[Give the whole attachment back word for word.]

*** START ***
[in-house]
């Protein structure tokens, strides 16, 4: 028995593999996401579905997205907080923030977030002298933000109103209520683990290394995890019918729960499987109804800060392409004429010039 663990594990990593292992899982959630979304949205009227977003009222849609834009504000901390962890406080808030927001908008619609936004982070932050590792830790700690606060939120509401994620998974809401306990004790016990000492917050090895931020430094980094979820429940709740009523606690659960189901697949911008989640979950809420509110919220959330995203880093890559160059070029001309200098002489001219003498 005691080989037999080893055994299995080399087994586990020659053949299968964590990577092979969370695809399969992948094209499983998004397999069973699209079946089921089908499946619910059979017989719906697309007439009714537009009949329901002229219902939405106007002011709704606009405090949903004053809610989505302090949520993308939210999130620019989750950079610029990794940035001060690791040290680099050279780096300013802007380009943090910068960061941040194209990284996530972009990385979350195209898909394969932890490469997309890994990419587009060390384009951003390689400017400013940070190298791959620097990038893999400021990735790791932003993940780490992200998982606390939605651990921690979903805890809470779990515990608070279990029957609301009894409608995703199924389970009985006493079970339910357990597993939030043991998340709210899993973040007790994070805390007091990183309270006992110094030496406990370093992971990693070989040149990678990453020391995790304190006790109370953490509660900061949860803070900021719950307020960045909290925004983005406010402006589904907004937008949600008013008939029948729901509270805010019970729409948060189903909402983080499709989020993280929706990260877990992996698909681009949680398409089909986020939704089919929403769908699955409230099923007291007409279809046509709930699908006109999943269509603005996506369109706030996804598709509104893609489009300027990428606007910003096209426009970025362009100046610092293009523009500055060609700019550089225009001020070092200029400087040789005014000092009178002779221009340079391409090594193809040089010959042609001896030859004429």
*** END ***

[in-house]
């Protein structure tokens, strides 16, 4: 028995593999996401579905997205907080923030977030002298933000109103209520683990290394995890019918729960499987109804800060392409004429010039 663990594990990593292992899982959630979304949205009227977003009222849609834009504000901390962890406080808030927001908008619609936004982070932050590792830790700690606060939120509401994620998974809401306990004790016990000492917050090895931020430094980094979820429940709740009523606690659960189901697949911008989640979950809420509110919220959330995203880093890559160059070029001309200098002489001219003498 005691080989037999080893055994299995080399087994586990020659053949299968964590990577092979969370695809399969992948094209499983998004397999069973699209079946089921089908499946619910059979017989719906697309007439009714537009009949329901002229219902939405106007002011709704606009405090949903004053809610989505302090949520993308939210999130620019989750950079610029990794940035001060690791040290680099050279780096300013802007380009943090910068960061941040194209990284996530972009990385979350195209898909394969932890490469997309890994990419587009060390384009951003390689400017400013940070190298791959620097990038893999400021990735790791932003993940780490992200998982606390939605651990921690979903805890809470779990515990608070279990029957609301009894409608995703199924389970009985006493079970339910357990597993939030043991998340709210899993973040007790994070805390007091990183309270006992110094030496406990370093992971990693070989040149990678990453020391995790304190006790109370953490509660900061949860803070900021719950307020960045909290925004983005406010402006589904907004937008949600008013008939029948729901509270805010019970729409948060189903909402983080499709989020993280929706990260877990992996698909681009949680398409089909986020939704089919929403769908699955409230099923007291007409279809046509709930699908006109999943269509603005996506369109706030996804598709509104893609489009300027990428606007910003096209426009970025362009100046610092293009523009500055060609700019550089225009001020070092200029400087040789005014000092009178002779221009340079391409090594193809040089010959042609001896030859004429």